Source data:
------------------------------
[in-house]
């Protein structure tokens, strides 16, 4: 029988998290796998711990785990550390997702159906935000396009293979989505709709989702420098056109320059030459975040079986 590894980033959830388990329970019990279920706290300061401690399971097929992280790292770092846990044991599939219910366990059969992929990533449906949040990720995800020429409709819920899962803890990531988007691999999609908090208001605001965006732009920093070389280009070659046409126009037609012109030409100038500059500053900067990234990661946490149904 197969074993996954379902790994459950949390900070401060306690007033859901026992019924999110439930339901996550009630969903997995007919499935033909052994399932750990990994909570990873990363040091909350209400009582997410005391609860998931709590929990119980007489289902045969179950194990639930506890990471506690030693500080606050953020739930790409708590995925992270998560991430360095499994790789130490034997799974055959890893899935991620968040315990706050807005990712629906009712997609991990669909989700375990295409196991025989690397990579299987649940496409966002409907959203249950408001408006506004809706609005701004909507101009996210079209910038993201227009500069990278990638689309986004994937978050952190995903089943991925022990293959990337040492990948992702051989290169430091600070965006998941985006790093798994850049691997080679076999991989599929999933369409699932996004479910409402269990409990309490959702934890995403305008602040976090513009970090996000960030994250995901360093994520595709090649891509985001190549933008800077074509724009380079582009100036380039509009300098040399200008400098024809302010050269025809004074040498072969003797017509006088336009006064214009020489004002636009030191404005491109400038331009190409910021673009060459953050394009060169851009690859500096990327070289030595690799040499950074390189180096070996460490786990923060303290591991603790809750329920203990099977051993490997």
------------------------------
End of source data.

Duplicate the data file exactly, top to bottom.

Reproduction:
[in-house]
């Protein structure tokens, strides 16, 4: 029988998290796998711990785990550390997702159906935000396009293979989505709709989702420098056109320059030459975040079986 590894980033959830388990329970019990279920706290300061401690399971097929992280790292770092846990044991599939219910366990059969992929990533449906949040990720995800020429409709819920899962803890990531988007691999999609908090208001605001965006732009920093070389280009070659046409126009037609012109030409100038500059500053900067990234990661946490149904 197969074993996954379902790994459950949390900070401060306690007033859901026992019924999110439930339901996550009630969903997995007919499935033909052994399932750990990994909570990873990363040091909350209400009582997410005391609860998931709590929990119980007489289902045969179950194990639930506890990471506690030693500080606050953020739930790409708590995925992270998560991430360095499994790789130490034997799974055959890893899935991620968040315990706050807005990712629906009712997609991990669909989700375990295409196991025989690397990579299987649940496409966002409907959203249950408001408006506004809706609005701004909507101009996210079209910038993201227009500069990278990638689309986004994937978050952190995903089943991925022990293959990337040492990948992702051989290169430091600070965006998941985006790093798994850049691997080679076999991989599929999933369409699932996004479910409402269990409990309490959702934890995403305008602040976090513009970090996000960030994250995901360093994520595709090649891509985001190549933008800077074509724009380079582009100036380039509009300098040399200008400098024809302010050269025809004074040498072969003797017509006088336009006064214009020489004002636009030191404005491109400038331009190409910021673009060459953050394009060169851009690859500096990327070289030595690799040499950074390189180096070996460490786990923060303290591991603790809750329920203990099977051993490997």